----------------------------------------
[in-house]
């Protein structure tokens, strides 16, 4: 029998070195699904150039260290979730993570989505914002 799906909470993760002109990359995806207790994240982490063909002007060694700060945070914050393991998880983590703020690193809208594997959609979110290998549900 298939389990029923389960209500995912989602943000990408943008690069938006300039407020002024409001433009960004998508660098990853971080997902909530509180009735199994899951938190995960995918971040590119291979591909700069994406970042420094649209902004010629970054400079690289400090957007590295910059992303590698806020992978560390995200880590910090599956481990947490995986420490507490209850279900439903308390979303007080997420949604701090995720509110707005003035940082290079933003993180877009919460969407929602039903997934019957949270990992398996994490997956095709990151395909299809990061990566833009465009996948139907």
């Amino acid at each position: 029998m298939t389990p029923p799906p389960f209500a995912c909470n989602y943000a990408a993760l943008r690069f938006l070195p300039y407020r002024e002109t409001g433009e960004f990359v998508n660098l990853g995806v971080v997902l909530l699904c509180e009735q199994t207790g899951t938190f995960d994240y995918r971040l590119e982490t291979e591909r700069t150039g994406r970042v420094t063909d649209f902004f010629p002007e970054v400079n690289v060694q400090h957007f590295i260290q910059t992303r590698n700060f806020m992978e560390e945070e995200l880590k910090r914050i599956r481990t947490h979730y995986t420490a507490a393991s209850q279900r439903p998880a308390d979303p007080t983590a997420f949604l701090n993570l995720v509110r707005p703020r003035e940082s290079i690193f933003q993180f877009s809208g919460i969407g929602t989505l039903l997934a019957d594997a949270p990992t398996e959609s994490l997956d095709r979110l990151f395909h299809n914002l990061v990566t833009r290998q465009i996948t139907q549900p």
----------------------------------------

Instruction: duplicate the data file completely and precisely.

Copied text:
[in-house]
């Protein structure tokens, strides 16, 4: 029998070195699904150039260290979730993570989505914002 799906909470993760002109990359995806207790994240982490063909002007060694700060945070914050393991998880983590703020690193809208594997959609979110290998549900 298939389990029923389960209500995912989602943000990408943008690069938006300039407020002024409001433009960004998508660098990853971080997902909530509180009735199994899951938190995960995918971040590119291979591909700069994406970042420094649209902004010629970054400079690289400090957007590295910059992303590698806020992978560390995200880590910090599956481990947490995986420490507490209850279900439903308390979303007080997420949604701090995720509110707005003035940082290079933003993180877009919460969407929602039903997934019957949270990992398996994490997956095709990151395909299809990061990566833009465009996948139907």
């Amino acid at each position: 029998m298939t389990p029923p799906p389960f209500a995912c909470n989602y943000a990408a993760l943008r690069f938006l070195p300039y407020r002024e002109t409001g433009e960004f990359v998508n660098l990853g995806v971080v997902l909530l699904c509180e009735q199994t207790g899951t938190f995960d994240y995918r971040l590119e982490t291979e591909r700069t150039g994406r970042v420094t063909d649209f902004f010629p002007e970054v400079n690289v060694q400090h957007f590295i260290q910059t992303r590698n700060f806020m992978e560390e945070e995200l880590k910090r914050i599956r481990t947490h979730y995986t420490a507490a393991s209850q279900r439903p998880a308390d979303p007080t983590a997420f949604l701090n993570l995720v509110r707005p703020r003035e940082s290079i690193f933003q993180f877009s809208g919460i969407g929602t989505l039903l997934a019957d594997a949270p990992t398996e959609s994490l997956d095709r979110l990151f395909h299809n914002l990061v990566t833009r290998q465009i996948t139907q549900p």